Abbey Lincoln

Abbey Lincoln

Abbey Lincoln in concert, 1966
Background information
Birth name Anna Marie Wooldridge
Born (1930-08-06)August 6, 1930
Chicago, Illinois, U.S.
Died August 14, 2010(2010-08-14) (aged 80)
New York, New York, U.S.
Genres Jazz
Occupation(s) Singer, songwriter, actress, civil rights activist
Instruments Vocals
Years active 19562007
Labels Riverside, Verve

Anna Marie Wooldridge (August 6, 1930 August 14, 2010), known by her stage name Abbey Lincoln, was an American jazz vocalist, songwriter, and actress, who wrote and performed her own compositions. She was a civil rights advocate and activist from the 1960s on.[1][2]


Born in Chicago but raised in Calvin Center, Cass County, Michigan, Lincoln was one of many singers influenced by Billie Holiday. She often visited the Blue Note jazz club in New York City.[3] Her debut album, Abbey Lincoln's Affair A Story of a Girl in Love, was followed by a series of albums for Riverside Records. In 1960 she sang on Max Roach's landmark civil rights-themed recording, We Insist! Lincoln’s lyrics were often connected to the civil rights movement in America.[4]

During the 1980s, Lincoln’s creative output was smaller and she released only a few albums during that decade. Her song "For All We Know" is featured in the 1989 film Drugstore Cowboy. During the 1990s and until her death, however, she fulfilled a 10-album contract with Verve Records. After a tour of Africa in the mid-1970s, she adopted the name Aminata Moseka.[5]

These albums are highly regarded and represent a crowning achievement in Lincoln’s career. Devil’s Got Your Tongue (1992) featured Rodney Kendrick, Grady Tate, J. J. Johnson, Stanley Turrentine, Babatunde Olatunji and The Staple Singers, among others.[6] In 2003, Lincoln received a National Endowment for the Arts Jazz Master Award.[7]


Greg Morris, Abbey Lincoln, Mission:Impossible, 1971

In 1956 Lincoln appeared in The Girl Can’t Help It, for which she wore a dress that had been worn by Marilyn Monroe in Gentleman Prefer Blondes (1953), and interpreted the theme song, working with Benny Carter.[8]

With Ivan Dixon, she co-starred in Nothing But a Man (1964), an independent film written and directed by Michael Roemer. In 1968 she also co-starred with Sidney Poitier and Beau Bridges in For Love of Ivy,[8] and received a 1969 Golden Globe nomination for her appearance in the film.

Television appearances began in 1968 with The Name of the Game. In March 1969 for WGBH-TV Boston, in one of a 10-episode series of individual dramas written, produced and performed by blacks, "On Being Black," was her work in Alice Childress's Wine in the Wilderness.[9] She later appeared in Mission: Impossible (1971), the telemovie Short Walk to Daylight (1972),[10] Marcus Welby, M.D. (1974), and All in the Family (1978).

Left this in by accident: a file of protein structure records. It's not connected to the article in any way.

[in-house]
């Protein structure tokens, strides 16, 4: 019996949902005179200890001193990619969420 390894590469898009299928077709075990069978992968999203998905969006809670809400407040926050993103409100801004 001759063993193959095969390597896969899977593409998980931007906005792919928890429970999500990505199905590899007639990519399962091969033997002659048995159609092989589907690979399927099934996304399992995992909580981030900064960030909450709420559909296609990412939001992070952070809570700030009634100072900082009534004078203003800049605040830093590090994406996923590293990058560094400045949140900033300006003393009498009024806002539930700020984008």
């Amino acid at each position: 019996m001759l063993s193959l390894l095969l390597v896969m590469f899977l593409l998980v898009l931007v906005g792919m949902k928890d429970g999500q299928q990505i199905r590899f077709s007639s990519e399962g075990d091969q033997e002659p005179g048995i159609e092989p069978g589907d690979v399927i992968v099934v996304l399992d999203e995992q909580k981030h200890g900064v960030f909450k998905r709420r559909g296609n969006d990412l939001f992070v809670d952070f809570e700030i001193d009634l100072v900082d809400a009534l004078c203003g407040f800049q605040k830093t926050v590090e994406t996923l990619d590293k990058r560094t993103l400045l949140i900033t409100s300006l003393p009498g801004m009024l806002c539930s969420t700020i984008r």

In the 1990 Spike Lee movie Mo’ Better Blues, Abbey Lincoln played the young Bleek's mother, Lillian.[11]

Personal life

Lincoln was married from 1962 to 1970 to drummer Max Roach, whose daughter from a previous marriage, Maxine, appeared on several of Lincoln’s albums.

Lincoln died on August 14, 2010 in Manhattan, eight days after her 80th birthday.[6] Her death was announced by her brother, David Wooldridge, who told The New York Times that she had died in a Manhattan nursing home after suffering deteriorating health ever since undergoing open-heart surgery in 2007. No cause of death was officially given. She was cremated and her ashes were scattered.[12]


With Max Roach

With Cedar Walton


  1. Griffen, Anders (December 2012). "The Abbey Lincoln Collection, 1949-2008 (MC 101)". Institute of Jazz Studies, Rutgers University Libraries. Retrieved 30 May 2015.
  2. Chinen, Nate (August 14, 2010). "Abbey Lincoln, Jazz Singer and Writer, Dies at 80". New York Times. Archived from the original on July 7, 2011. Retrieved 2010-08-14.
  3. "Abbey Lincoln". Archived from the original on May 17, 2007. Retrieved August 2, 2007.
  4. Sally Placksin. "Jazz Profiles from NPR: Abbey Lincoln". Retrieved August 2, 2007.
  5. Simmonds, Yussuf J. (August 21, 2010). "Aminata Moseka (Abbey Lincoln)". Los Angeles Sentinel. Bakewell Media. Retrieved 2015-11-03.
  6. 1 2 Fordham, John. "Abbey Lincoln obituary". the Guardian. Retrieved 2015-10-13.
  7. NEA Jazz Masters Awards Archived September 17, 2010, at the Wayback Machine.,; accessed October 31, 2015.
  8. 1 2 "Abbey Lincoln at". Retrieved August 2, 2007.
  9. Selected Plays – By Alice Childress, Kathy A. Perkins. Northwestern University Press, IL. 2011.
  10. Short Walk To Daylight, 1972.
  11. Mo' Better Blues Full Cast, IMDb; accessed October 7, 2014.
  12. Notice of death of Abbey Lincoln,; accessed August 2010.

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